From Blogging to Business - Black Enterprise
Black Enterprise Magazine September/October 2018 Issue

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ABenton2

Angela Benton turned her pastime into a career by founding Black Web 2.0.

For Angela Benton, a layoff two years ago gave her the opportunity to explore a new pastime that quickly blossomed into a thriving career. Noticing a void in the blogosphere, Benton started Black Web 2.0, a site that analyzes emerging Web trends as they relate to African Americans. She has since parlayed her brainchild into consultant work, speaking engagements, and other branding opportunities.

“When I started the blog, EbonyJet.com had just launched, and I wrote an article on the new Website from a design perspective,” Benton says. That post, along with constant fresh content, quickly propelled Benton from a hobbyist commenting on Web developments, to an industry expert.

Riding the social media wave has given the masses a chance to reach out to peers, fellow enthusiasts, and those with similar interests. For African Americans, this has been even more critical as blogs began to offer the opportunity to shine a light on issues and perspectives often overlooked by mainstream media. And many have been able to capitalize on their blogs by monetizing their Websites and branding themselves.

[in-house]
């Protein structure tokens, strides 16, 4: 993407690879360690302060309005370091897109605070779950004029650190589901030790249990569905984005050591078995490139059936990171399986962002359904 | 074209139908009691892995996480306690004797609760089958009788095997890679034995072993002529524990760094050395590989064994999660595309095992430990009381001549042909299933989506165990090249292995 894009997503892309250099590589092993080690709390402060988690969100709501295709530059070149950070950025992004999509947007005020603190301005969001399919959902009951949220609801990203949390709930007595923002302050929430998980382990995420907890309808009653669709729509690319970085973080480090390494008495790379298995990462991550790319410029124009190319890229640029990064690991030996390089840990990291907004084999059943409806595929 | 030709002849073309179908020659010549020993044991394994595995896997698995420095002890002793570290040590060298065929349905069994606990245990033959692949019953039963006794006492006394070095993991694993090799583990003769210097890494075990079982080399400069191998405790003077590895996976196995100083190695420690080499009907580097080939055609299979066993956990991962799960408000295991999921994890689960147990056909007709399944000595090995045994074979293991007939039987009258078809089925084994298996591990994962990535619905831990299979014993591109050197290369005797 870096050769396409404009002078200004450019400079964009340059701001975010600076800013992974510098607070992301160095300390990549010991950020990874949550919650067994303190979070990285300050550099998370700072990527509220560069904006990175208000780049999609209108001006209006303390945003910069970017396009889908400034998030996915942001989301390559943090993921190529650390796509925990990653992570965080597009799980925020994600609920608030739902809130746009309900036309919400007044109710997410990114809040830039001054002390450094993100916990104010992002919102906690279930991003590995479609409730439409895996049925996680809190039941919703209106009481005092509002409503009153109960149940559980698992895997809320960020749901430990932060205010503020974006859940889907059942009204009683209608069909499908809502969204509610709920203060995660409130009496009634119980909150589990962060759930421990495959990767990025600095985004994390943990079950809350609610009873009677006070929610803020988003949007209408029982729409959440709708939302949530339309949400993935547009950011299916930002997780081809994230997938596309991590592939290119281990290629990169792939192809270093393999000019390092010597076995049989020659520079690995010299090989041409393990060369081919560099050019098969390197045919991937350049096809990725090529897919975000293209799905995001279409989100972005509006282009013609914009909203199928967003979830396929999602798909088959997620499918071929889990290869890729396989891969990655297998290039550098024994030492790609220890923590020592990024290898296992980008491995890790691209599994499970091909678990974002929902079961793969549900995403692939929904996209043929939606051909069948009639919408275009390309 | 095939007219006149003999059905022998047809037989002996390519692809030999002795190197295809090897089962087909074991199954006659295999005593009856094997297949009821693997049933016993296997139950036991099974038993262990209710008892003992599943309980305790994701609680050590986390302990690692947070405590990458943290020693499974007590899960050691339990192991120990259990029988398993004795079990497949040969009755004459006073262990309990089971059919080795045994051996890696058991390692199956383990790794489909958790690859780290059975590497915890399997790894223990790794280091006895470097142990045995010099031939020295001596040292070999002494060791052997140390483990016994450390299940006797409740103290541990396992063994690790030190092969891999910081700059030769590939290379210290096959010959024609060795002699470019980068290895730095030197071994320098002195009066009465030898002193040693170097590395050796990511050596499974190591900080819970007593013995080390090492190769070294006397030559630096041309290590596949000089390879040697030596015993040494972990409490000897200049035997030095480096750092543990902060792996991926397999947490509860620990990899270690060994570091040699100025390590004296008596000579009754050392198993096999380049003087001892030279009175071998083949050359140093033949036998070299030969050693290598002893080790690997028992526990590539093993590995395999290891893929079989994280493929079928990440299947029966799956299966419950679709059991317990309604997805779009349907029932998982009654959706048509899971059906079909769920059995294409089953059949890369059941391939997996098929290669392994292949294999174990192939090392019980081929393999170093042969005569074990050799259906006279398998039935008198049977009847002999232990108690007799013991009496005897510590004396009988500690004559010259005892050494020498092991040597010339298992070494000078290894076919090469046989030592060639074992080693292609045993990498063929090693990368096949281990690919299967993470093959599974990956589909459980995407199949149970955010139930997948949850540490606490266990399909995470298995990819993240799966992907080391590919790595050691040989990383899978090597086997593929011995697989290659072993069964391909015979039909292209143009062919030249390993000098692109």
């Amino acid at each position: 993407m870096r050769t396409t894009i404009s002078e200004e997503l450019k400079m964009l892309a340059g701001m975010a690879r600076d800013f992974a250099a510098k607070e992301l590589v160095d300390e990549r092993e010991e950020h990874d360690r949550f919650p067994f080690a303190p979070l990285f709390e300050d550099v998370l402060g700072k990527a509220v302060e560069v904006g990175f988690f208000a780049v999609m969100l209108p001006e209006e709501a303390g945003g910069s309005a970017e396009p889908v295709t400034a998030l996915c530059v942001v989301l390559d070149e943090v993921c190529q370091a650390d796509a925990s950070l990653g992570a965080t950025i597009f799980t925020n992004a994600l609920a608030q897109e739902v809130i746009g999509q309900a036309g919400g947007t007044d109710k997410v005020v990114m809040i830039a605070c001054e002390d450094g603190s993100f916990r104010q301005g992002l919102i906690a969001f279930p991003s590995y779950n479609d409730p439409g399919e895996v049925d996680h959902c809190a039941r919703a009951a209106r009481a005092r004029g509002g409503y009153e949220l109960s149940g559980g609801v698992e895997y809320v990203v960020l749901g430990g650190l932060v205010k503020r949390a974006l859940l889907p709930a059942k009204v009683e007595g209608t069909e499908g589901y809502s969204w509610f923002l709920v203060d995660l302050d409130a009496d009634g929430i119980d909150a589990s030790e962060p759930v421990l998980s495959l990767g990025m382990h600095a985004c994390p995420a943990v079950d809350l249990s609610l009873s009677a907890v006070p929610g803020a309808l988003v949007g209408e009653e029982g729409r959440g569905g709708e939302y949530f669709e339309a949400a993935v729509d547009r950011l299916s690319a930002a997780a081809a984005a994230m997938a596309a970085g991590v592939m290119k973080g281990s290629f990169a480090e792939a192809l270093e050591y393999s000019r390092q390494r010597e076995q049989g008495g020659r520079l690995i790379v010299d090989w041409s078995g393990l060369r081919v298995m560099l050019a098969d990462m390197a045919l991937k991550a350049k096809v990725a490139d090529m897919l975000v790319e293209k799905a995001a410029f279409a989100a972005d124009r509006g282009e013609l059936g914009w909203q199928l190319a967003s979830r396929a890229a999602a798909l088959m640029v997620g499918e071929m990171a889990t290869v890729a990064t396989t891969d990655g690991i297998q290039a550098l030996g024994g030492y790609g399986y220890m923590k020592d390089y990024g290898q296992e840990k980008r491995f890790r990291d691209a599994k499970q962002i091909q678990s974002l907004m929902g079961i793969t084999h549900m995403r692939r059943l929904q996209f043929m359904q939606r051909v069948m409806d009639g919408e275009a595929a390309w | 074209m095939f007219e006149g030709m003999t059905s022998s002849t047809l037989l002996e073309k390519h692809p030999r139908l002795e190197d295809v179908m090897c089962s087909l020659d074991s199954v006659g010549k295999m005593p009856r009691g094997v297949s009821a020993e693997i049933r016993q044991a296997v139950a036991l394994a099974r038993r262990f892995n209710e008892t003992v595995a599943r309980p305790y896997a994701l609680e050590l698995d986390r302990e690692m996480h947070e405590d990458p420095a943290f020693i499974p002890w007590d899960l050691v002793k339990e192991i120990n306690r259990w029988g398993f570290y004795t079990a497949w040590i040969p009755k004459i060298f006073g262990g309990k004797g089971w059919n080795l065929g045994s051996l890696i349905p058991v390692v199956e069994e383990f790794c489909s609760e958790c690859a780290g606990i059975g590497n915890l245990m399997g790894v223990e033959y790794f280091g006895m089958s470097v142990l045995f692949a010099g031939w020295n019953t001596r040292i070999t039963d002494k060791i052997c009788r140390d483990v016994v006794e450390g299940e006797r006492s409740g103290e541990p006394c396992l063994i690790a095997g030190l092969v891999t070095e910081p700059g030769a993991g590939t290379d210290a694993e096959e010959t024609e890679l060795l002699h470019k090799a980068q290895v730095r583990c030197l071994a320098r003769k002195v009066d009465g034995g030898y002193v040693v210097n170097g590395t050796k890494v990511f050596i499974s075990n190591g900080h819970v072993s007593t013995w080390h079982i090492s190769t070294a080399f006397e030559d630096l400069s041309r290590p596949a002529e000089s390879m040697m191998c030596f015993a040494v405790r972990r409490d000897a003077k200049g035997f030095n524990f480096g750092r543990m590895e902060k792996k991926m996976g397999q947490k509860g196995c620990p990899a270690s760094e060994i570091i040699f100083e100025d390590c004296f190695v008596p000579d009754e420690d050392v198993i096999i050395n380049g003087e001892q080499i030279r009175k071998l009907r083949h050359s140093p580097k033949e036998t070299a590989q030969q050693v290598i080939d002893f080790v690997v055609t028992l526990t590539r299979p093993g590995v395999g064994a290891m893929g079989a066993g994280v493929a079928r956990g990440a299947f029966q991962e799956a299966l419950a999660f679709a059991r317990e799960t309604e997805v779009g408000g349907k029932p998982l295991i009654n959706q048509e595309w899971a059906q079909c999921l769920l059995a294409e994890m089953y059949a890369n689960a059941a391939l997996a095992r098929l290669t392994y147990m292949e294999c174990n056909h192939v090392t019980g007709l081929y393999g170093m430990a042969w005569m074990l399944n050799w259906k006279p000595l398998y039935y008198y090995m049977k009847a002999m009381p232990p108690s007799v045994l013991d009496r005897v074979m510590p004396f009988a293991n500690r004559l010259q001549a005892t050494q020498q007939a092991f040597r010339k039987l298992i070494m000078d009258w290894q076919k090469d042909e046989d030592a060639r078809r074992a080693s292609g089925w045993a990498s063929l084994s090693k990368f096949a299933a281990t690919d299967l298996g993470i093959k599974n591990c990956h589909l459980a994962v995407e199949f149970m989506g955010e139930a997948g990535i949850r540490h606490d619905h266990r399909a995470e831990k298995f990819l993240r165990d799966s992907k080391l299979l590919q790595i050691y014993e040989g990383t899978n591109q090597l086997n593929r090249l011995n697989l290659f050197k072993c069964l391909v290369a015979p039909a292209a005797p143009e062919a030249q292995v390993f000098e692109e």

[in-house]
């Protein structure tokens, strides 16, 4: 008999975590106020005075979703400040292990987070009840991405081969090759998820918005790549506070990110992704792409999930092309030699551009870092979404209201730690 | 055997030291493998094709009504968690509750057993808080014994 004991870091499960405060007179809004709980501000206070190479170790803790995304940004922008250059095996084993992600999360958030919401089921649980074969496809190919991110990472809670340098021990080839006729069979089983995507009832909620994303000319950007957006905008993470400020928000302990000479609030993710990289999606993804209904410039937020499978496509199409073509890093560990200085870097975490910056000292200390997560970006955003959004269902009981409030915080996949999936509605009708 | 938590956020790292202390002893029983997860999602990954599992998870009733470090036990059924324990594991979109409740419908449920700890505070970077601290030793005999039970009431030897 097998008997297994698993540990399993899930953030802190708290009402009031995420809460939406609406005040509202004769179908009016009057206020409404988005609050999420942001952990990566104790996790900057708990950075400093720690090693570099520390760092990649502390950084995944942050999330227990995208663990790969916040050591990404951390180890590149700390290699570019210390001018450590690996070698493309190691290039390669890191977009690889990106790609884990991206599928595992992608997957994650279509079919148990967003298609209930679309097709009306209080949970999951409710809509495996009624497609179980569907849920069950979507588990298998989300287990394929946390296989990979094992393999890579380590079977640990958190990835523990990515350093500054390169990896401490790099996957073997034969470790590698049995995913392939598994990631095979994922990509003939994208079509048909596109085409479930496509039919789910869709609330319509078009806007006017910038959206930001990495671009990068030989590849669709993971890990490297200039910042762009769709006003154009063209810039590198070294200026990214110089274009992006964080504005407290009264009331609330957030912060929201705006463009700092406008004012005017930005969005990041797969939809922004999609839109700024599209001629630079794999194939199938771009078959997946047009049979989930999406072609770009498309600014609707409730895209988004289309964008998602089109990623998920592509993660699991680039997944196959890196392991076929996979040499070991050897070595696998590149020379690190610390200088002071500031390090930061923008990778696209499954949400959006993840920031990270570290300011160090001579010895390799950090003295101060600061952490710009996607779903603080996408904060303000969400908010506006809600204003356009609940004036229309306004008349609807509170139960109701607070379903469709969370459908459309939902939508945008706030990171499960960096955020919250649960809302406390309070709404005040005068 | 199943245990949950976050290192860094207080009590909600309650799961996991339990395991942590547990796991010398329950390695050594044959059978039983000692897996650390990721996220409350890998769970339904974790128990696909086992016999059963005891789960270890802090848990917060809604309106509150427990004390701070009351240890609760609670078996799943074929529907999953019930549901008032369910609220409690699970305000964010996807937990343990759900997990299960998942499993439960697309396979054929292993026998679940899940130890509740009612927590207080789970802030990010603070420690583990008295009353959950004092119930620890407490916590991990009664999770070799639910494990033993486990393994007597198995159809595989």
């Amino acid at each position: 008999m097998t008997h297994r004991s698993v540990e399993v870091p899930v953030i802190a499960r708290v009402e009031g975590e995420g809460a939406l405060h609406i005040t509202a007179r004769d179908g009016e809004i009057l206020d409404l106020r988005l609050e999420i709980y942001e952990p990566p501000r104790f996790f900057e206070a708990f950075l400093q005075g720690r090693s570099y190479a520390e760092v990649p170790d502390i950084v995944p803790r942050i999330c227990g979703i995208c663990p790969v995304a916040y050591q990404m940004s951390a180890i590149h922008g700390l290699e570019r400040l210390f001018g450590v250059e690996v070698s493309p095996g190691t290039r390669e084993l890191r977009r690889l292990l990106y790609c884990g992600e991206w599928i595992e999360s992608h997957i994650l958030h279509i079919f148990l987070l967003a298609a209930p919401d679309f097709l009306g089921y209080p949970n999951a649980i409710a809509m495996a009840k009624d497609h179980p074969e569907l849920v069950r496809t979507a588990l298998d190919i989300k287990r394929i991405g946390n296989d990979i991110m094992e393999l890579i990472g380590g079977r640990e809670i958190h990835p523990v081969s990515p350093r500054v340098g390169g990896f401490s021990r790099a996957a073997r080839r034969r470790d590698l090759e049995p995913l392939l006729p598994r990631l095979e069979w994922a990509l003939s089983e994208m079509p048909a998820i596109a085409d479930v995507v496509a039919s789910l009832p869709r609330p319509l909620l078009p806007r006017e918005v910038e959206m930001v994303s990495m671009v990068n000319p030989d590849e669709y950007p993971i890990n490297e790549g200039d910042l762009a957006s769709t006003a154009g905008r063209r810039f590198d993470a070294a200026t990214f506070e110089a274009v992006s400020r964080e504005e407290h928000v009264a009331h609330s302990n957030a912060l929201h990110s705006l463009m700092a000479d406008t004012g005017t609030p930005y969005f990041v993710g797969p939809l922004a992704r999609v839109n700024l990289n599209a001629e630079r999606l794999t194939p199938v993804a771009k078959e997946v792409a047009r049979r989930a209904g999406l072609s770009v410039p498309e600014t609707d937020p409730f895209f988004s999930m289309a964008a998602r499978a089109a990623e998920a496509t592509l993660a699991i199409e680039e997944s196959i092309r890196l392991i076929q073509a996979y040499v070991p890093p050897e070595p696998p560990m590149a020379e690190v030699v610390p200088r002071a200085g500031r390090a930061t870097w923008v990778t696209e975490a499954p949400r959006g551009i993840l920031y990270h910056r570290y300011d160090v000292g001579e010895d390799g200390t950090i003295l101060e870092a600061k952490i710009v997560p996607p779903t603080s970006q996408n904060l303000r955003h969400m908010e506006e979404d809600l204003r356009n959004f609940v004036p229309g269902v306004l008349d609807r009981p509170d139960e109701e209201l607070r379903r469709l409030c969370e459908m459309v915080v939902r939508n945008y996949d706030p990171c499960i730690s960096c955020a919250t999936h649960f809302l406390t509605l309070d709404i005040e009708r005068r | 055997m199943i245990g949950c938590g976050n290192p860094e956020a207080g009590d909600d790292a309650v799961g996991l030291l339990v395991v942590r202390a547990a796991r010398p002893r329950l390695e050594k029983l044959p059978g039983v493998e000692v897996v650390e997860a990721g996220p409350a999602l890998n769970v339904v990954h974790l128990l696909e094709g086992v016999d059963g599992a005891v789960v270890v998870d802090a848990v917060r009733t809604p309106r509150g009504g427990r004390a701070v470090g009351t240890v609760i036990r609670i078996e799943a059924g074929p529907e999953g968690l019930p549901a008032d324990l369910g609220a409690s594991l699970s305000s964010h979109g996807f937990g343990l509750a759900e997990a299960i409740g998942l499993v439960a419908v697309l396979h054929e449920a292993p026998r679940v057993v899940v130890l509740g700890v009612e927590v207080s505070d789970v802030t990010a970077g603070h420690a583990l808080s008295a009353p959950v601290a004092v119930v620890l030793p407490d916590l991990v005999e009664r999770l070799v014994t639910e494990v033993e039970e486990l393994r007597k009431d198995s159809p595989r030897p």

“A lot of people try to write a blog in a certain vein that may not be of interest to them,” says Maurice Cherry, founder of the annual Black Weblog Awards, which recognizes highly trafficked and popular black bloggers across a range of subjects including gossip, fashion, and cooking. It’s the authenticity that makes most blogs stand out and create the branding opportunity. “Not only will this give you a more authentic voice, but if it’s something you enjoy, you’ll be more apt to continue doing it.” Cherry adds.

Able to leverage her blog on hip-hop from a feminist perspective, Starrene Rhett’s vast knowledge of the culture and music has led to a number of freelance writing jobs. Since launching GangStarrGirl.com, after being laid off in January from a hip-hop publication, Rhett  eventually became a guest blogger at HoneyMag.com, an online magazine for young women of color, Roc4Life.com, a social networking site for music mogul Jay-Z’s Rocawear clothing line, and BET.com.

The Road to Revenue

Aside from branding, there’s another side to industry that has wooed many to the blogosphere: money. Niche content has some sites seeing green, with a growing number of bloggers generating advertising revenue, according to Technorati’s 2009 “State of the Blogosphere” report.

The average salary for a full-time blogger is about $122,222, according to the report. Part-time bloggers didn’t fare too bad either, earning $14,777 per year.

Black Web 2.0’s Benton has been able to reap the benefits of an established brand by turning her blog into a revenue-generating site through advertising, licensing, and consulting work. Content became so in demand that Benton recently hired a managing editor and maintains a staff of three to five contributing writers, while she still works on her blog full-time.

While Benton would not disclose how much revenue her Website generates, she says that unlike other blogs, advertising makes up a fraction of its income, or 20% to 30%, with consulting making up an additional 20% of revenue, “and the rest is licensing.”

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Renita Burns is a staff writer at BlackEnterprise.com


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